• Hertz (Hz)Unit of frequency that is equal to one cycle per second.
  • HVACHVAC (Heating, Ventilation, and Air Conditioning) refers to the systems involved in maintaining an indoor environment.
  • Ignition CoilIgnition coil supplies DC voltage to the spark plugs of generators running natural gas engines.
  • JouleMeasurement of electrical energy equivalent to the work done when a current of one ampere passes through a resistance of one ohm for one second.
  • Kilowatt (kW)A unit of electric power, typically used to rate the power of commercial and industrial generators in the U.S.
  • Kilowatt-hour (kWhr)Total number of kilowatts used per hour, when energy is being transmitted or used at a constant rate over a period of time.
  • kVAkVA is kilovolt-ampere and is a unit of apparent power.
  • Load BankA machine that is used to test a generator's ability to handle an electrical load.
  • MagnetoBuilt with permanent magnets, a magneto is a special kind of electrical generator that provides ignition to spark ignited engines.
  • Motor GeneratorA machine that is used to convert industrial amounts of electrical power to another form. Typically for frequency conversion.
  • Non-Utility GeneratorConnected to an electric utility system, a non-utility generator generates electricity and is capable of feeding excess energy into the utility system.
  • Off-PeakA specific period when power demand of a system is comparatively low. Counted from 10 p.m. until 6 a.m., from Monday through Saturday and during the whole day on Sunday by NERC.
  • Off-Peak RateThis is the rate of cost for power used during Off-Peak periods.
  • PeakMeasurement of the maximum load that is consumed within a specified time period.
  • Permian Basin Petroleum Association (PBPA)The largest regional oil and gas association in the U.S., the organization includes the men and women who work in the production of crude oil in the Permian Basin of west Texas and eastern New Mexico. The PBPA membership consists of some of the largest operators, as well as the smallest. It also numbers geologists, attorneys, accountants, doctors, editors, bankers and retailers among its members.
  • PhasePhase measures the uniform periodic change in amplitude or magnitude of an alternating current. Most industrial and commercial generators operate in a three-phase power system. In a three-phase power supply system, three conductors each carry an alternating current (of the same frequency) but the phase of the voltage on each conductor is displaced from each of the other conductors by 120 degrees.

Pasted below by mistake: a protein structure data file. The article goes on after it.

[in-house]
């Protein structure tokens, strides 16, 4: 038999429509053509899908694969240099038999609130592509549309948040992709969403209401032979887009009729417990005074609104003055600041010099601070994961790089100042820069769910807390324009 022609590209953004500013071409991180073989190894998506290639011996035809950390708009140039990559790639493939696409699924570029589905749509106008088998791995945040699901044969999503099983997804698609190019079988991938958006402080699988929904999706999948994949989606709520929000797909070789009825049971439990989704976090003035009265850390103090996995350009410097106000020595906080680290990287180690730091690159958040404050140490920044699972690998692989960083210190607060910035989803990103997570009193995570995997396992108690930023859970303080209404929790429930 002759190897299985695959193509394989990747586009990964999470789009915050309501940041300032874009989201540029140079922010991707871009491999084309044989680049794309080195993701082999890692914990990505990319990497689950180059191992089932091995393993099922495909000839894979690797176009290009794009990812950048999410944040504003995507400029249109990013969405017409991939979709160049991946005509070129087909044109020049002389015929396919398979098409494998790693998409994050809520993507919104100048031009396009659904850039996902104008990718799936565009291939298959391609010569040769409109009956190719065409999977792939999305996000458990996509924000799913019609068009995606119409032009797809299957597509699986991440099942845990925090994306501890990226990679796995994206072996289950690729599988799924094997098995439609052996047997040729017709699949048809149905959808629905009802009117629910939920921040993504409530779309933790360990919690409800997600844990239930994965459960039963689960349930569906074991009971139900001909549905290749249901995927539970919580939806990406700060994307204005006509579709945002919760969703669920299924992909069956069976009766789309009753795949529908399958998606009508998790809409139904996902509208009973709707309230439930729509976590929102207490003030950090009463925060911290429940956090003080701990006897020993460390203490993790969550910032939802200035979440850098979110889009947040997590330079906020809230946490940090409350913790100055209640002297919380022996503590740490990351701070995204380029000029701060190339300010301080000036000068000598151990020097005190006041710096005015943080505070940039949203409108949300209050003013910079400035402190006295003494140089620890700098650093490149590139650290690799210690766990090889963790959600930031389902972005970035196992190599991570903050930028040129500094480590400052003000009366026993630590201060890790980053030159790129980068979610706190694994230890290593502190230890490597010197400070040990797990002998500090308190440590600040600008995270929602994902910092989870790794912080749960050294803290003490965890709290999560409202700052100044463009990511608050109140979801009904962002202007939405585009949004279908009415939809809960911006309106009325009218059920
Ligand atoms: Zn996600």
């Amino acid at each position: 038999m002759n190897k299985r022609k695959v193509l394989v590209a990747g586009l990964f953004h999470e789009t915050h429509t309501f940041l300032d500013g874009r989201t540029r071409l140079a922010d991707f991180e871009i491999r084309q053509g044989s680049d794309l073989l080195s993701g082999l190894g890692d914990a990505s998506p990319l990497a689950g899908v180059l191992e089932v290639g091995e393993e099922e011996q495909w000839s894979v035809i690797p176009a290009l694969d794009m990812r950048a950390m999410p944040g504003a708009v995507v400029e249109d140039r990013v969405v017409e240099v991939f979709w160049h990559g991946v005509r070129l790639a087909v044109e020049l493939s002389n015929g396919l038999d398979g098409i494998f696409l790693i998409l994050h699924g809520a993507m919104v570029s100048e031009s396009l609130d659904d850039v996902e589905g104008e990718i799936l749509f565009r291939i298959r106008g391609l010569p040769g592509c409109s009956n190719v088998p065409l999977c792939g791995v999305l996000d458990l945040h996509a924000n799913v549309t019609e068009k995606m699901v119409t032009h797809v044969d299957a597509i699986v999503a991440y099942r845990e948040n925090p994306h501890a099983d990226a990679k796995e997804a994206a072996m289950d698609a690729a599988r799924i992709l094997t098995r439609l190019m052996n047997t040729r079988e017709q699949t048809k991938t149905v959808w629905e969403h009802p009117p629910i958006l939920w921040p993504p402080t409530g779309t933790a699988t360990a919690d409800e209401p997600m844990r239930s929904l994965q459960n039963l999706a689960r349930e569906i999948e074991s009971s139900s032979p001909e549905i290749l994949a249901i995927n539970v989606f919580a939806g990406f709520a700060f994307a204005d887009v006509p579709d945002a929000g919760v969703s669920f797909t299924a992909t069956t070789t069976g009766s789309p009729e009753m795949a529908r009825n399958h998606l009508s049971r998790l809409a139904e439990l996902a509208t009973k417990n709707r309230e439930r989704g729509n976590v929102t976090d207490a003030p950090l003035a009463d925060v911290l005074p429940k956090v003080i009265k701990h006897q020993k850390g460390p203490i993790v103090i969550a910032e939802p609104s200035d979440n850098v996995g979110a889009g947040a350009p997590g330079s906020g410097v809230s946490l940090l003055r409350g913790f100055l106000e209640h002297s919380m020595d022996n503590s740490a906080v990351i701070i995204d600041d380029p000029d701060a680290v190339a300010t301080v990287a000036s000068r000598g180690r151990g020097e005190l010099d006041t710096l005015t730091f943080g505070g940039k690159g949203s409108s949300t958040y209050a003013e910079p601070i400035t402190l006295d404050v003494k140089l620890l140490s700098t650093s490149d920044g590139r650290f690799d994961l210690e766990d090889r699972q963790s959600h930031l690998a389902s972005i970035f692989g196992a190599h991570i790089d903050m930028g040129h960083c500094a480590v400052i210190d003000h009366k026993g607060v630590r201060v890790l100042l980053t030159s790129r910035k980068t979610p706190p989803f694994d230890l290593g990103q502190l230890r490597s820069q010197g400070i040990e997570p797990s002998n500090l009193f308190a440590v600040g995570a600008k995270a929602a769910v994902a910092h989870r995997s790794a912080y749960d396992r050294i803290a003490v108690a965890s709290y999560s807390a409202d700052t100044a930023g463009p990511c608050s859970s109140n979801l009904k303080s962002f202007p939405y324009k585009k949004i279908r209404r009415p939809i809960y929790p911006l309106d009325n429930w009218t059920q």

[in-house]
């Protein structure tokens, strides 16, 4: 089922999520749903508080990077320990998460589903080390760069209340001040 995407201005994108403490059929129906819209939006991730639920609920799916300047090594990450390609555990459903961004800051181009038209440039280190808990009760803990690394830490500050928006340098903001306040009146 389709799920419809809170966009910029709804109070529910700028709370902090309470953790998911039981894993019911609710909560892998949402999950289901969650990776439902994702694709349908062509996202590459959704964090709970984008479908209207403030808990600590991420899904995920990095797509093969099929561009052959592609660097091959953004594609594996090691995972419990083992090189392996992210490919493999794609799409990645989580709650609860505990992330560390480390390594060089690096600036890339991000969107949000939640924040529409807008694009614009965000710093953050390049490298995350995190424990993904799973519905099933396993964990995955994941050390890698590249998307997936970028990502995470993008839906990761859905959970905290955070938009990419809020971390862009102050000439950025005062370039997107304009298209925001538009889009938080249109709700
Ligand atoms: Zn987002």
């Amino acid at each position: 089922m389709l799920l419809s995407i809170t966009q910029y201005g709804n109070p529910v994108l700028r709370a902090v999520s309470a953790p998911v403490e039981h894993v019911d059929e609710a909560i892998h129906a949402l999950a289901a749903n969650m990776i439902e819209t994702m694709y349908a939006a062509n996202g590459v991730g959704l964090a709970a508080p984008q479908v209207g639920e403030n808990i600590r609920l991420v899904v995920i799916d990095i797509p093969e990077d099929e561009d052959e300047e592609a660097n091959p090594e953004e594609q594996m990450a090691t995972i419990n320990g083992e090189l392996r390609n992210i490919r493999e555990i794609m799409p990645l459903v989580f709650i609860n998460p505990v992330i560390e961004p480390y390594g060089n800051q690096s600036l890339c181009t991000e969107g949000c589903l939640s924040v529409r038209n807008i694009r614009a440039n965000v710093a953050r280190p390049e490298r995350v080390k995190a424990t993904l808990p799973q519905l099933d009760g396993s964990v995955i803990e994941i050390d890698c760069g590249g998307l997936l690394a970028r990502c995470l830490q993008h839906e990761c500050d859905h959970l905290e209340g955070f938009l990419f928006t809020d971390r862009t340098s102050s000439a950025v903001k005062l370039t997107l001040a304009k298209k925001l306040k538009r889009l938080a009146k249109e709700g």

• RectifierRectifier is used for converting alternating current (AC) to direct current (DC), this process is called rectification.
  • Rated VoltageThe specific voltage measurement at which an engine generator is set to operate.
  • RelayNormally used in control circuits, relay is a switch driven by a low current control circuit.
  • RotorThe moving part of an alternator (or electric generator).
  • Single Point of FailureSingle point of failure is a location in a redundant system where a single power's failure results in loss of electrical power to the critical load. In any critical facility it is especially important to eliminate any singe points of failure.
  • Standby Industrial GeneratorA back-up source of electricity that operates automatically in the case of a loss of power. Standby generators are commonly used in Datacenters, Computer Rooms, Switching Offices, Process Centers, Laboratories, and Medical Facilities.Standby Industrial Generator
  • Standby (Backup) ServiceElectrical service through a permanent connection not normally used, but available in lieu of, or as a supplement to, the usual source of supply.
  • Standby Emergency PowerThe backup source of electrical energy that remains dormant and only starts functioning when a control device (or Automatic Transfer Switch) instructs it to.
  • StatorThe static or unmovable element of a generator.
  • Turbine GeneratorA generator set that utilizes a gas or steam turbine as a prime mover.Turbine Generator
  • Uninterruptible Power Supply (UPS)A UPS supplies power automatically and instantly during a power outage. Commonly used in conjunction with standby generators to prevent electrical disruption in Datacenters, Computer Rooms, Switching Offices, Process Centers, Laboratories, and Medical Facilities.Uninterruptible Power Supply (UPS)
  • VoltThe difference in electrical potential between two points of a conducting wire.
  • VoltageMeasurement of electrical potential difference expressed in volts.
  • Voltage RegulatorBy modulating the flow of DC to the rotor, a voltage regulator automatically maintains optimum generator voltage.
  • WattMeasurement of electrical power. One watt is equal to 1 joule of energy per second.
  • WindingThe winding comprises all the coils of a generator.